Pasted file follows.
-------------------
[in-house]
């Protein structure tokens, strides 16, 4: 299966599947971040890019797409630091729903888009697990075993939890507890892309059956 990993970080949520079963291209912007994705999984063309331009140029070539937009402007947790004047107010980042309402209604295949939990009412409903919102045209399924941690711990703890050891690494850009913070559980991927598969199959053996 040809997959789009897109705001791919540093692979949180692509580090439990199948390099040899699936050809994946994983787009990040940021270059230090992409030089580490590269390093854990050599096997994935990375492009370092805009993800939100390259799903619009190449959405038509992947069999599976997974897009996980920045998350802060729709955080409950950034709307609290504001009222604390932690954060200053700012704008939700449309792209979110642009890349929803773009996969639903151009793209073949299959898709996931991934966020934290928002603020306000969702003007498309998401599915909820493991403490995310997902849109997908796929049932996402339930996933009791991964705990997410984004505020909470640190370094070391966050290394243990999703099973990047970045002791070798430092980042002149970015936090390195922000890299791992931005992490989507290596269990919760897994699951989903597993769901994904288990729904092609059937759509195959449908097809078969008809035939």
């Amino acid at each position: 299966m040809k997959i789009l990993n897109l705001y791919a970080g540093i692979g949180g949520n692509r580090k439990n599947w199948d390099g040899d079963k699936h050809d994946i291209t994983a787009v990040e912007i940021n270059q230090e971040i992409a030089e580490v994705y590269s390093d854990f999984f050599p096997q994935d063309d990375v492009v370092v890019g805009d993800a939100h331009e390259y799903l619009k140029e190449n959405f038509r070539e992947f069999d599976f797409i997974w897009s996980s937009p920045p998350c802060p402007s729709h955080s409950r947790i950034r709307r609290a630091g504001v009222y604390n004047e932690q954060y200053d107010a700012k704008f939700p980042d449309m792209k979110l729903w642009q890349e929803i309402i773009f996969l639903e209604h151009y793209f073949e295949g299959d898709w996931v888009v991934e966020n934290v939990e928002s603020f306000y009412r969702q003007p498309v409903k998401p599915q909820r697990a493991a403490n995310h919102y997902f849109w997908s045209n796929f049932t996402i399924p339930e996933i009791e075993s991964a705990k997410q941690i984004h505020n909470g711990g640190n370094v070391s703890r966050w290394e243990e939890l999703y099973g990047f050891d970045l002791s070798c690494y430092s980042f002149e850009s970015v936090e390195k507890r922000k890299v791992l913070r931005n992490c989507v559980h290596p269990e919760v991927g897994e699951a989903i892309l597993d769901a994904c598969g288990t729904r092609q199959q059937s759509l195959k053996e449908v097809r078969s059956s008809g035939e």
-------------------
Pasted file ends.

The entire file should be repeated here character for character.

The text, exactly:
[in-house]
């Protein structure tokens, strides 16, 4: 299966599947971040890019797409630091729903888009697990075993939890507890892309059956 990993970080949520079963291209912007994705999984063309331009140029070539937009402007947790004047107010980042309402209604295949939990009412409903919102045209399924941690711990703890050891690494850009913070559980991927598969199959053996 040809997959789009897109705001791919540093692979949180692509580090439990199948390099040899699936050809994946994983787009990040940021270059230090992409030089580490590269390093854990050599096997994935990375492009370092805009993800939100390259799903619009190449959405038509992947069999599976997974897009996980920045998350802060729709955080409950950034709307609290504001009222604390932690954060200053700012704008939700449309792209979110642009890349929803773009996969639903151009793209073949299959898709996931991934966020934290928002603020306000969702003007498309998401599915909820493991403490995310997902849109997908796929049932996402339930996933009791991964705990997410984004505020909470640190370094070391966050290394243990999703099973990047970045002791070798430092980042002149970015936090390195922000890299791992931005992490989507290596269990919760897994699951989903597993769901994904288990729904092609059937759509195959449908097809078969008809035939």
């Amino acid at each position: 299966m040809k997959i789009l990993n897109l705001y791919a970080g540093i692979g949180g949520n692509r580090k439990n599947w199948d390099g040899d079963k699936h050809d994946i291209t994983a787009v990040e912007i940021n270059q230090e971040i992409a030089e580490v994705y590269s390093d854990f999984f050599p096997q994935d063309d990375v492009v370092v890019g805009d993800a939100h331009e390259y799903l619009k140029e190449n959405f038509r070539e992947f069999d599976f797409i997974w897009s996980s937009p920045p998350c802060p402007s729709h955080s409950r947790i950034r709307r609290a630091g504001v009222y604390n004047e932690q954060y200053d107010a700012k704008f939700p980042d449309m792209k979110l729903w642009q890349e929803i309402i773009f996969l639903e209604h151009y793209f073949e295949g299959d898709w996931v888009v991934e966020n934290v939990e928002s603020f306000y009412r969702q003007p498309v409903k998401p599915q909820r697990a493991a403490n995310h919102y997902f849109w997908s045209n796929f049932t996402i399924p339930e996933i009791e075993s991964a705990k997410q941690i984004h505020n909470g711990g640190n370094v070391s703890r966050w290394e243990e939890l999703y099973g990047f050891d970045l002791s070798c690494y430092s980042f002149e850009s970015v936090e390195k507890r922000k890299v791992l913070r931005n992490c989507v559980h290596p269990e919760v991927g897994e699951a989903i892309l597993d769901a994904c598969g288990t729904r092609q199959q059937s759509l195959k053996e449908v097809r078969s059956s008809g035939e």